larks, and will continue to allow their control under the depredation 
    Comment. ``The proposed rule also requires that a landowner attempt 
to use nonlethal control of migratory bird depredation as recommended 
by the U.S. Department of Agriculture, Animal and Plant Health 
Inspection Service, Wildlife Services and that the county agriculture 
commissioner confirm that nonlethal measures have been undertaken to 
control or eliminate the problem prior to the use of lethal control. 
While Farm Bureau [California Farm Bureau Federation] supports the use 
of nonlethal methods when feasible, it is unclear what constitutes an 
``attempt.'' It is important to recognize that lethal control can 
frequently be a significant part of a deterrent program. Often, 
nonlethal control methods become ineffective and without continued 
lethal control as a part of a vertebrate pest management program, 
nonlethal actions won't work. With the proposed change, it is unclear 
whether lethal control methods could be on going.''
    Response. We agree that lethal control may be necessary in some 
instances, so we have retained the regulations allowing for lethal 
control. However, we also believe it is necessary to try to reduce take 
of migratory birds through the use of nonlethal controls. It will be 
easy to report on nonlethal control methods tried, such as the use of 
netting, the use of abatement raptors, or the use of noisemakers.
    Comment. ``[A]griculture should be allowed monetary compensation 
for crop or livestock damage or loss caused by wildlife that 
agricultural operators are unable to control.''
    Response. Compensation for agricultural losses due to migratory 
birds is neither provided for under the MBTA nor funded by Congress. 
The Federal Government does assist crop producers through the help from 
the U.S. Department of Agriculture, Animal and Plant Health Inspection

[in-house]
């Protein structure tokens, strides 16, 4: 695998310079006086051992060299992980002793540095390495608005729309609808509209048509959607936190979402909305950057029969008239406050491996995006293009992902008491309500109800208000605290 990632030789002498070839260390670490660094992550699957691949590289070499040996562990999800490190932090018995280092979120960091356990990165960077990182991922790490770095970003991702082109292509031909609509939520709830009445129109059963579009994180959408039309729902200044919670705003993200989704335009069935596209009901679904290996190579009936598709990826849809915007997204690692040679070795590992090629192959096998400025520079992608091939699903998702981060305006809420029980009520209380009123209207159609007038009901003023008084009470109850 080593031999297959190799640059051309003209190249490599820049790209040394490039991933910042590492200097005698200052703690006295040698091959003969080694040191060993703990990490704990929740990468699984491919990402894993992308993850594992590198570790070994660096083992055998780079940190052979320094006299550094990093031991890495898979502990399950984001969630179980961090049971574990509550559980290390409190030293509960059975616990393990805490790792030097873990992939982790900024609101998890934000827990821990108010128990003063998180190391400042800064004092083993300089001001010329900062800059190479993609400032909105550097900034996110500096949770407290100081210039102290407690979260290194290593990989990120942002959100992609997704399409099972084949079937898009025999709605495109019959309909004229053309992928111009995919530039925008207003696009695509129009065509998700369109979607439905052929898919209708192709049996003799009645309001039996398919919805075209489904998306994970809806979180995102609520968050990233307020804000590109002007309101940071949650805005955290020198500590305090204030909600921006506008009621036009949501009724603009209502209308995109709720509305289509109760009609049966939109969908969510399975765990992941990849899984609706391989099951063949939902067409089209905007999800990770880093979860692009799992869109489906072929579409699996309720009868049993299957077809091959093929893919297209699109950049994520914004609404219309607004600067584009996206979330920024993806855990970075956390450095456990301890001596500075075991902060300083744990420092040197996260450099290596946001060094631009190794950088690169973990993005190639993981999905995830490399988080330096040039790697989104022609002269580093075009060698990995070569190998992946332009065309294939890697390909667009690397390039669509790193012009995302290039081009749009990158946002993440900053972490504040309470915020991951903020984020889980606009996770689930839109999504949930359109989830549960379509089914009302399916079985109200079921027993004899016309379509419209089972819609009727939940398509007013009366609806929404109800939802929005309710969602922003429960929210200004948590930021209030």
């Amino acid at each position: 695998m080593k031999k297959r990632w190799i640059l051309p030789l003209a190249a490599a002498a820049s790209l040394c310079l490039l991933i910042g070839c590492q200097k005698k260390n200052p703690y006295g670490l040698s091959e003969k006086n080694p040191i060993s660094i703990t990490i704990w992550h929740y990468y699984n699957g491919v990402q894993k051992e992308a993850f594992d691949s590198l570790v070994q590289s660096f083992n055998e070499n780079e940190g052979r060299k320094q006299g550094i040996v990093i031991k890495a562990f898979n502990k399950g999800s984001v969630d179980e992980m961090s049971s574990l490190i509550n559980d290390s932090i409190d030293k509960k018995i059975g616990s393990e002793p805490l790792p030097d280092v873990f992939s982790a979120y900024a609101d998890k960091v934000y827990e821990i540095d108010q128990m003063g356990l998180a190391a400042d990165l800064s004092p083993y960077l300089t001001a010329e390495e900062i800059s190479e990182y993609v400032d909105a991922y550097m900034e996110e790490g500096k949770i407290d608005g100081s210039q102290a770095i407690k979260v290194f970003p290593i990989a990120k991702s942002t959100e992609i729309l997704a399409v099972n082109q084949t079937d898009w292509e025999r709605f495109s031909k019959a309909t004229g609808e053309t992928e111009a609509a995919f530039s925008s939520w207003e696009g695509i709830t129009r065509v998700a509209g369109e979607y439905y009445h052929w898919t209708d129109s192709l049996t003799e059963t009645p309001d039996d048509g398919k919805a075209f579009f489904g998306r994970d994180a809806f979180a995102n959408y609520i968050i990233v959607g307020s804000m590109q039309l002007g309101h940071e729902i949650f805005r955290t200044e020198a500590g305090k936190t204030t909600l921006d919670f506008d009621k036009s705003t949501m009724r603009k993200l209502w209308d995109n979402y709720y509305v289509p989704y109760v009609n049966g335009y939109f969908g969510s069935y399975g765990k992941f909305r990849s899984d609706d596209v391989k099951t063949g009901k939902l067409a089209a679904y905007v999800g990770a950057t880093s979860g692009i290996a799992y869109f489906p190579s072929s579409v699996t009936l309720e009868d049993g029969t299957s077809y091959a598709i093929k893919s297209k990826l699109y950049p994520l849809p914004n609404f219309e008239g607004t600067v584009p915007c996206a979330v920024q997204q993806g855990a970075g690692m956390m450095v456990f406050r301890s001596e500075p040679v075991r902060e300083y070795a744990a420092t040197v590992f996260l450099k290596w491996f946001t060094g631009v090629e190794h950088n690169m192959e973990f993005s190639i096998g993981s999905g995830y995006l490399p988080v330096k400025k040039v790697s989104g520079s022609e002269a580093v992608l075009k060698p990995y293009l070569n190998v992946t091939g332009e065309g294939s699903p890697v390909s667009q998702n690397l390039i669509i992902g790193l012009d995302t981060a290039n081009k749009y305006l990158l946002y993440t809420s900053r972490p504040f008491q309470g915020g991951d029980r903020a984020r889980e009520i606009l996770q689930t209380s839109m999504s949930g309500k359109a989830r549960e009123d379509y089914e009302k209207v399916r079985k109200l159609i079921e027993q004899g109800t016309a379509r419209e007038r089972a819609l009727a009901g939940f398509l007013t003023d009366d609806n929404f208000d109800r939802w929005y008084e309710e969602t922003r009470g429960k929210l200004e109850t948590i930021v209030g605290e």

Service's Wildlife Services.

Changes to the Regulations

    We revise Sec.  21.44 to:
    (1) specify in which California counties this regulation is 
applicable (Fresno, Merced, Napa, and Sonoma);
    (2) identify the species that may be taken (horned larks, house 
finches, and white-crowned sparrows);
    (3) specify the times of year that they may be taken;
    (4) require that landowners attempt nonlethal control each year 
prior to the use of lethal control;
    (5) require the use of nontoxic ammunition; and
    (6) update the requirement for reporting take under this 
depredation order. These changes will bring the requirements of this 
depredation order in line with current regulations for other 
depredation orders under the MBTA and allow us to better carry out our 
statutory responsibility to protect and conserve migratory birds.

Changes From the Proposed Rule

    The annual report on activities conducted under the depredation 
order will require the use of form 3-202-20-2144. We made this change 
to clarify the reporting requirement.
    Based on comments received and the use of the order for horned 
larks, we add this species to this final rule and slightly change the 
period during which horned larks and white-crowned sparrows may be 
taken each year.

Required Determinations

Regulatory Planning and Review (Executive Orders 12866 and 13563).

    Executive Order 12866 provides that the Office of Information and 
Regulatory Affairs (OIRA) in the Office of Management and Budget (OMB) 
will review all significant rules. OIRA has determined that this rule 
is not significant.
    Executive Order 13563 reaffirms the principles of E.O. 12866 while 
calling for improvements in the nation's regulatory system to promote 
predictability, to reduce uncertainty, and to use the best, most 
innovative, and least burdensome tools for achieving regulatory ends. 
The executive order directs agencies to consider regulatory approaches 
that reduce burdens and maintain flexibility and freedom of choice for 
the public where these approaches are relevant, feasible, and 
consistent with regulatory objectives. E.O. 13563 emphasizes further 
that regulations must be based on the best available science and that

[[Page 65580]]

the rulemaking process must allow for public participation and an open 
exchange of ideas. We have developed this rule in a manner consistent 
with these requirements.

Regulatory Flexibility Act (5 U.S.C. 601 et seq.)

    Under the Regulatory Flexibility Act (5 U.S.C. 601 et seq., as 
amended by the Small Business Regulatory Enforcement Fairness Act 
(SBREFA) of 1996 (Pub. L. 104-121)), whenever an agency is required to 
publish a notice of rulemaking for any proposed or final rule, it must